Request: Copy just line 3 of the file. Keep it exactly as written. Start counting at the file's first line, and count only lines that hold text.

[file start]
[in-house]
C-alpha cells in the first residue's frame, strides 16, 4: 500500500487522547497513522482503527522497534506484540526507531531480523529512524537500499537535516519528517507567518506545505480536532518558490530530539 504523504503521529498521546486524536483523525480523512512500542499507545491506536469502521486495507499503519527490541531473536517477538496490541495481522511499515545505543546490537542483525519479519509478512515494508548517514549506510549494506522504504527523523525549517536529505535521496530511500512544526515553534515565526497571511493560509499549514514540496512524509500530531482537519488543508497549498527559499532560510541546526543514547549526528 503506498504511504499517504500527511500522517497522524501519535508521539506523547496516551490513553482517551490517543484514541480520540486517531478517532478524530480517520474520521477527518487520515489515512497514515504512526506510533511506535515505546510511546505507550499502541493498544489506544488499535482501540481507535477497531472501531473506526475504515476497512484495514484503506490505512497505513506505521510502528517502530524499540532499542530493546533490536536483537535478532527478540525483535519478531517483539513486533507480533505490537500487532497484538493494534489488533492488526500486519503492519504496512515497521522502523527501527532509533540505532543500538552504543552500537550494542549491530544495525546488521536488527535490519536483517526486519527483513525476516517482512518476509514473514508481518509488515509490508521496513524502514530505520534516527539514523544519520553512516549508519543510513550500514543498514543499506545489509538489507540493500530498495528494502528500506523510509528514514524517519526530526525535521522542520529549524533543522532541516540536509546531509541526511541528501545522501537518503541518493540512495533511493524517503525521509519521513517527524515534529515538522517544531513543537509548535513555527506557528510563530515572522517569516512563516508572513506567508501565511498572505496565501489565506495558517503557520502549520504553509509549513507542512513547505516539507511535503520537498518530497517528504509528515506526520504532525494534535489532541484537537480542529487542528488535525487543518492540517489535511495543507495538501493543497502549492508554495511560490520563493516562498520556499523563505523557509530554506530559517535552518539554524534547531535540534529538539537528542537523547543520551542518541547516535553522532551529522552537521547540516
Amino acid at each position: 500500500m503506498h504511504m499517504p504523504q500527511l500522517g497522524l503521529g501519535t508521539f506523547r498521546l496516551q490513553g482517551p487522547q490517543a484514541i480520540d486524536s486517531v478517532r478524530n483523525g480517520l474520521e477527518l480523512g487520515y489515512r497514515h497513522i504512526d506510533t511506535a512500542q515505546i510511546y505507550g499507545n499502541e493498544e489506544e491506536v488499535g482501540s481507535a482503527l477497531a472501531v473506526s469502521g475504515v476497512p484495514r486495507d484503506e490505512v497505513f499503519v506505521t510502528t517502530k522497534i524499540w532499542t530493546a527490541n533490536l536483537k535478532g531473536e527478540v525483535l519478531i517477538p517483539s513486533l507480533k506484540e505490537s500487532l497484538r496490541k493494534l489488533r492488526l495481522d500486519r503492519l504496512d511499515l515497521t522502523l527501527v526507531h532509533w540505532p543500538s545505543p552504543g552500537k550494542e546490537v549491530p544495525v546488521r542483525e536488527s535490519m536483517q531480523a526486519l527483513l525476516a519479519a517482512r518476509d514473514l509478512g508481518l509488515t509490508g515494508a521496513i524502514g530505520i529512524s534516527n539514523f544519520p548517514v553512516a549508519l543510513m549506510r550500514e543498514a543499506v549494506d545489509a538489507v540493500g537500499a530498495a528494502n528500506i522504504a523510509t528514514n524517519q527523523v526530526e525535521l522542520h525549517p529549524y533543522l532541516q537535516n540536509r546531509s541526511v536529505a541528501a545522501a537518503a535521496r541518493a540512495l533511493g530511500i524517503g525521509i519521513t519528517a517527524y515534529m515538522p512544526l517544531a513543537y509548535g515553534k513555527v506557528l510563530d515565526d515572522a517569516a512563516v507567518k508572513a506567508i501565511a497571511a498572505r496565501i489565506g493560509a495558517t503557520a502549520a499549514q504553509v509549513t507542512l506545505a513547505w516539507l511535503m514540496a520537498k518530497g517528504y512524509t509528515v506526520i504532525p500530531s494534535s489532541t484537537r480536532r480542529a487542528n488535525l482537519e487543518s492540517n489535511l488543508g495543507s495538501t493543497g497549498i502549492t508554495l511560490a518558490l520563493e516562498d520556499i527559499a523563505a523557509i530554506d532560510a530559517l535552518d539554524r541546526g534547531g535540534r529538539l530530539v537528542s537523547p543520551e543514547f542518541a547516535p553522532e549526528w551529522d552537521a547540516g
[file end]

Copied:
Amino acid at each position: 500500500m503506498h504511504m499517504p504523504q500527511l500522517g497522524l503521529g501519535t508521539f506523547r498521546l496516551q490513553g482517551p487522547q490517543a484514541i480520540d486524536s486517531v478517532r478524530n483523525g480517520l474520521e477527518l480523512g487520515y489515512r497514515h497513522i504512526d506510533t511506535a512500542q515505546i510511546y505507550g499507545n499502541e493498544e489506544e491506536v488499535g482501540s481507535a482503527l477497531a472501531v473506526s469502521g475504515v476497512p484495514r486495507d484503506e490505512v497505513f499503519v506505521t510502528t517502530k522497534i524499540w532499542t530493546a527490541n533490536l536483537k535478532g531473536e527478540v525483535l519478531i517477538p517483539s513486533l507480533k506484540e505490537s500487532l497484538r496490541k493494534l489488533r492488526l495481522d500486519r503492519l504496512d511499515l515497521t522502523l527501527v526507531h532509533w540505532p543500538s545505543p552504543g552500537k550494542e546490537v549491530p544495525v546488521r542483525e536488527s535490519m536483517q531480523a526486519l527483513l525476516a519479519a517482512r518476509d514473514l509478512g508481518l509488515t509490508g515494508a521496513i524502514g530505520i529512524s534516527n539514523f544519520p548517514v553512516a549508519l543510513m549506510r550500514e543498514a543499506v549494506d545489509a538489507v540493500g537500499a530498495a528494502n528500506i522504504a523510509t528514514n524517519q527523523v526530526e525535521l522542520h525549517p529549524y533543522l532541516q537535516n540536509r546531509s541526511v536529505a541528501a545522501a537518503a535521496r541518493a540512495l533511493g530511500i524517503g525521509i519521513t519528517a517527524y515534529m515538522p512544526l517544531a513543537y509548535g515553534k513555527v506557528l510563530d515565526d515572522a517569516a512563516v507567518k508572513a506567508i501565511a497571511a498572505r496565501i489565506g493560509a495558517t503557520a502549520a499549514q504553509v509549513t507542512l506545505a513547505w516539507l511535503m514540496a520537498k518530497g517528504y512524509t509528515v506526520i504532525p500530531s494534535s489532541t484537537r480536532r480542529a487542528n488535525l482537519e487543518s492540517n489535511l488543508g495543507s495538501t493543497g497549498i502549492t508554495l511560490a518558490l520563493e516562498d520556499i527559499a523563505a523557509i530554506d532560510a530559517l535552518d539554524r541546526g534547531g535540534r529538539l530530539v537528542s537523547p543520551e543514547f542518541a547516535p553522532e549526528w551529522d552537521a547540516g